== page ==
ZTE Ends Share Trading Following Crackdown by U.S.
ZTE suspended trading on the Shenzhen and Hong Kong indexes of its shares after it has emerged that the United States would place restrictions for exports on the telecoms equipment company based in China.
These restrictions, which were reported first by an international news agency, would force ZTE to file an application for a special type of license prior to them being able to sell the products made in the U.S. to ZTE.
This follows an investigation by the Department of Commerce into the control of export and import violations stemming from sales to TCI a telecom based in Iran.
ZTE did not give an explanation for the suspension of shares on Monday in the stock exchange in China. In a prepared statement, the company claimed it was maintaining uninterrupted communications with the government departments from the U.S. over the concerns.
The company said it would continue its normal operations during which time it conducts a comprehensive assessment and would be actively communicating with its shareholders.
The company in a prepared statement said that as a business that is responsible, ZTE is striving to ensure all its activities operationally adhere to practices in international trade and activities that are under the laws and regulations of different host countries.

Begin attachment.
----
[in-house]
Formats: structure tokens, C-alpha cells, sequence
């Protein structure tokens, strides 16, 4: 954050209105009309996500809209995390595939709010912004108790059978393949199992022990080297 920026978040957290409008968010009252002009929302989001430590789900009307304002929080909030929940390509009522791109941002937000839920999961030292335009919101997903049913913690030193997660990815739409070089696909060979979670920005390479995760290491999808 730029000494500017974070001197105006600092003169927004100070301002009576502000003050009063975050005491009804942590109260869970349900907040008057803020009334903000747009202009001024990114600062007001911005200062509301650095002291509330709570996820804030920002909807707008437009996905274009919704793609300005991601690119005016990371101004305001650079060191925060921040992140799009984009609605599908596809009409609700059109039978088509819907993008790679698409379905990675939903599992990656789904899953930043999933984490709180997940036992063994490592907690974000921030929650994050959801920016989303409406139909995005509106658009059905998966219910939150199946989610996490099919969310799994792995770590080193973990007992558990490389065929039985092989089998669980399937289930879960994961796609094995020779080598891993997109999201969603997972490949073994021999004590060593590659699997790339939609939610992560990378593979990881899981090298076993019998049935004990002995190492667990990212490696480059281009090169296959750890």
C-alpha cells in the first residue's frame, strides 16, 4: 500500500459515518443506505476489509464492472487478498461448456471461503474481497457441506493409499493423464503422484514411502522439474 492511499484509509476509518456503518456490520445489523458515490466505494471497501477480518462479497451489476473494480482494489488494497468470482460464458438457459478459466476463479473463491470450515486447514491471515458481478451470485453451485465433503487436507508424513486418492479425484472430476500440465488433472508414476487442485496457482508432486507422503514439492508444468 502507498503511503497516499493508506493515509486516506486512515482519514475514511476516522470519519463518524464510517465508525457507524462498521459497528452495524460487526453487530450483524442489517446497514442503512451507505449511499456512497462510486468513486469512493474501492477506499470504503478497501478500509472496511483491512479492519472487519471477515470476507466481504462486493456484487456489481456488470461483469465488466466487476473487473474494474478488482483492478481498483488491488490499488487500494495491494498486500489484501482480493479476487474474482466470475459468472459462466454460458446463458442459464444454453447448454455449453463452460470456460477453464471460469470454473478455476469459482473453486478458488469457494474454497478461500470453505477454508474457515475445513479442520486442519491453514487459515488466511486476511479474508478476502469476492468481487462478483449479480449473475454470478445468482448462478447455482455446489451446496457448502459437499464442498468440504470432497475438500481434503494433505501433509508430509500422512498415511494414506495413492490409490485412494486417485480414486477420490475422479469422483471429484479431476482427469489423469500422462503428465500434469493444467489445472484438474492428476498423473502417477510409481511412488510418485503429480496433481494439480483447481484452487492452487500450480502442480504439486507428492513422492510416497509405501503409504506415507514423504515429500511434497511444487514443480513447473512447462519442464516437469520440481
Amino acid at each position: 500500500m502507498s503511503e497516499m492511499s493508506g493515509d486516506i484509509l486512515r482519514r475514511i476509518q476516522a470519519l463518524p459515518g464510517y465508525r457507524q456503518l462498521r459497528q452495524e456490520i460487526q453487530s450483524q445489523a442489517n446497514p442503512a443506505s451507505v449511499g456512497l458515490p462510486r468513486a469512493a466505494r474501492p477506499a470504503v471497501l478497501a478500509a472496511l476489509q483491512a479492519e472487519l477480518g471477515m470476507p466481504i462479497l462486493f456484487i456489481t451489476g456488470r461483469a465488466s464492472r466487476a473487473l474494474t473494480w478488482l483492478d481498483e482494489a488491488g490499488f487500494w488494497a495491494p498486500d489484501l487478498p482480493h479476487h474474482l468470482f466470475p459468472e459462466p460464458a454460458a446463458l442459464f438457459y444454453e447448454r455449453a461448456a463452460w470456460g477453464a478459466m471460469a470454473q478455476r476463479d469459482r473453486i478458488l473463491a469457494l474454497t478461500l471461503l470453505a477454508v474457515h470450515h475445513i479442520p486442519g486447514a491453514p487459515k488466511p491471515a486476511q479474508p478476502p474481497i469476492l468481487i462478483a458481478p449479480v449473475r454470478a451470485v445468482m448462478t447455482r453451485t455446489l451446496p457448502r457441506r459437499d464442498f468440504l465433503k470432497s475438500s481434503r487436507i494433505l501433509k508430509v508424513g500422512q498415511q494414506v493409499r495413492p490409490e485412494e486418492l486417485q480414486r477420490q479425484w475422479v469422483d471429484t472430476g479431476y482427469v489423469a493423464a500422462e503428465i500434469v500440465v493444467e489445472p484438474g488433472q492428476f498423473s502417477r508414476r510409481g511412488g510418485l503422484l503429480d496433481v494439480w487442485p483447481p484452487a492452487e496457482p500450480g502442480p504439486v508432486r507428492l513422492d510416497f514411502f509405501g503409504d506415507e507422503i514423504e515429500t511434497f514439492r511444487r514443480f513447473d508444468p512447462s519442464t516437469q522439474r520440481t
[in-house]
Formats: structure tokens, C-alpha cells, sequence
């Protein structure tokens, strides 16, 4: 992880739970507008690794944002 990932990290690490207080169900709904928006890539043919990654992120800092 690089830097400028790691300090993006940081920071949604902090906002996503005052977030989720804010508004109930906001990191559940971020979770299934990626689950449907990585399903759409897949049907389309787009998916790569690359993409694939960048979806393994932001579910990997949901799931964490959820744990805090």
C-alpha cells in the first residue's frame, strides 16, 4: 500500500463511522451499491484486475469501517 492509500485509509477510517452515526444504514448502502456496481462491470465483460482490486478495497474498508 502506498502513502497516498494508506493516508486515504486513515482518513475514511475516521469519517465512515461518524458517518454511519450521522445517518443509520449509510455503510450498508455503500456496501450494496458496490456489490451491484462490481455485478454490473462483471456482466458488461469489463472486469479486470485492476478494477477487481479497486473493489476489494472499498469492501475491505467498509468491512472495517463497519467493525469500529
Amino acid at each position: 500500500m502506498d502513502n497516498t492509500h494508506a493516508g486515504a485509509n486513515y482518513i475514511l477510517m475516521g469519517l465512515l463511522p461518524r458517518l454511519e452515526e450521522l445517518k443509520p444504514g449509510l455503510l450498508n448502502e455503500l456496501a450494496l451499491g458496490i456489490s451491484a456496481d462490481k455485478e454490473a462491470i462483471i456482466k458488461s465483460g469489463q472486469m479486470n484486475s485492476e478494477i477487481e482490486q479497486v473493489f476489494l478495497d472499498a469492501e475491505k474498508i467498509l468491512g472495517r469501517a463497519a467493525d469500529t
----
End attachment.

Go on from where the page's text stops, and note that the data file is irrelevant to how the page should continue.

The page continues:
The company at present sells between 8% and 10% of the telecoms equipment in the world, said one research firm, that also said the ZTE components from U.S. vendors were between 10% and 15%.
Those suppliers include Altera and Qualcomm.
According to one company, ZTE already has procured the parts for the U.S. it needs during 2016.
It could also face longer supply chain issues than first thought. At the same time, the government of China expressed its anger over the reports released.
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